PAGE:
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Re: highly compensated employee (HCE) Time bomb?

Post by HomeStretch » Wed Oct 09, 2019 2:59 pm

CnC wrote:
Wed Oct 09, 2019 2:38 pm
This would be a big factor in her choosing to accept a promotion requiring relocation. If it's a suffient raise but eliminates most of our tax advantaged savings it certainly won't be as attractive as a raise with the current status quo. We wouldn't want to pull the trigger on accepting a promotion and possible relocation only to find out the next year we had to give most of the raise back due to losing tax benefits. That is why I was hoping to figure out some way to get out ahead of it.
From your past posts I can see you put a lot of good thought and time into your finances. But you might be overthinking this. Your wife should not let the possibility of losing pretax 401k space as a HCE limit her career and pay advancement by turning down a promotion if the promo/relocation otherwise make sense.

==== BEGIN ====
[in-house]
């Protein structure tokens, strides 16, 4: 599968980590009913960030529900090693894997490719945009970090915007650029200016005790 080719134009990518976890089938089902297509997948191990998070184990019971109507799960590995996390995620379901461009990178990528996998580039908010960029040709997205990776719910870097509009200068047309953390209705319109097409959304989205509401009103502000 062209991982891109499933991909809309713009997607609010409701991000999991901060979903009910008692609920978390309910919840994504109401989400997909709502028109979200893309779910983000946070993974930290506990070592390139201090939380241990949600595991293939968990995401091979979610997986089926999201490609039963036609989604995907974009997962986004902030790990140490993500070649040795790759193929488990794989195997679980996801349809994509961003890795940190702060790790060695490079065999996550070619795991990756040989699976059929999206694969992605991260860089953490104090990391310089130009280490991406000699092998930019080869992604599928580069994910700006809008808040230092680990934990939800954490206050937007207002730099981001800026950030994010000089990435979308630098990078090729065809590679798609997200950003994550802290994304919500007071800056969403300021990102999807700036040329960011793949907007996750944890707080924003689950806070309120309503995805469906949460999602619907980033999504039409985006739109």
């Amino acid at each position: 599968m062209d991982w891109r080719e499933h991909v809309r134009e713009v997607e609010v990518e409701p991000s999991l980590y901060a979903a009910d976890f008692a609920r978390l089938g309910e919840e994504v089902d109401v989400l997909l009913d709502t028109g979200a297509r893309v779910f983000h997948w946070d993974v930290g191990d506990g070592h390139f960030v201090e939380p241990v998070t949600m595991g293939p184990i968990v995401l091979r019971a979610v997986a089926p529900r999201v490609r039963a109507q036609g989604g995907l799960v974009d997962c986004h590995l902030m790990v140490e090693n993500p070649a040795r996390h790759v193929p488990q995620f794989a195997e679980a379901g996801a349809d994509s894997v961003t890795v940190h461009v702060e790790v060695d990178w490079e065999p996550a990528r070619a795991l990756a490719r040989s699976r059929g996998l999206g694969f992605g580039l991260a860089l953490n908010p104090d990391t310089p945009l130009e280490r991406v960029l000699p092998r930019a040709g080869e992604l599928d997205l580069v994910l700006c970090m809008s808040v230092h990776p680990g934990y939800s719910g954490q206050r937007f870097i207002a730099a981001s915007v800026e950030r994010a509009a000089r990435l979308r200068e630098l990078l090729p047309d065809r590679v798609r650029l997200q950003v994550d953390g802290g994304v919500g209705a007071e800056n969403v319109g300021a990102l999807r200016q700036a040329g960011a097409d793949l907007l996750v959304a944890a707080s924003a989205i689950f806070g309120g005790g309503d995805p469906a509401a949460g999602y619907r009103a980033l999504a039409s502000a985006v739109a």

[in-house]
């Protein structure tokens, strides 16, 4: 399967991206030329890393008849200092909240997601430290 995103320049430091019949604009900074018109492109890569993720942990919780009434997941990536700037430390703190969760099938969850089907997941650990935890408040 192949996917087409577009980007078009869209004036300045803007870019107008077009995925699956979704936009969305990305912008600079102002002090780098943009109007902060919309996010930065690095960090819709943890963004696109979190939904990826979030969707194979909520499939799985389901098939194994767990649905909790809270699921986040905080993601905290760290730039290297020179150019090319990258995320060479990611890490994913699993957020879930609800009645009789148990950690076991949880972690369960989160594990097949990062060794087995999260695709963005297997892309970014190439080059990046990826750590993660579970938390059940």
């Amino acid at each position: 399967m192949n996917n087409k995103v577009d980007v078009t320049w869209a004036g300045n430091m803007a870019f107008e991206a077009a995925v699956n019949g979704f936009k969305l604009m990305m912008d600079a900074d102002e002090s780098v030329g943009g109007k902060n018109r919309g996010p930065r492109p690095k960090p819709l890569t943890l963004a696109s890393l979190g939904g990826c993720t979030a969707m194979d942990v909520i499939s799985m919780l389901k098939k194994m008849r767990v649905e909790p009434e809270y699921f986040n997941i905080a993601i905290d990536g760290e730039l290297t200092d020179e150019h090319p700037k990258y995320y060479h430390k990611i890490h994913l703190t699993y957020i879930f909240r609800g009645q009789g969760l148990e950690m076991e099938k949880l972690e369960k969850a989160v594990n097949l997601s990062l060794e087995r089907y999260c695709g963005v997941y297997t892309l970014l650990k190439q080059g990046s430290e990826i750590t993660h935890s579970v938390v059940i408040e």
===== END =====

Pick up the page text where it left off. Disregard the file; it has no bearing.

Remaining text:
This is truly a high-class problem. If impacted, you will be fine financially as you can save the money in a Taxable account rather than the 401k. Best of luck with the relocation decision.

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Re: highly compensated employee (HCE) Time bomb?

Post by diy60 » Wed Oct 09, 2019 3:09 pm

CnC wrote:
Wed Oct 09, 2019 9:11 am
Do we run the risk of her breaking into the top 20% in the next promotion or two and then going from ±40% combined saving rate down to ±6? does anyone have any suggestions on how my wife could talk to her employer to see where that magical top 20% of earners line is?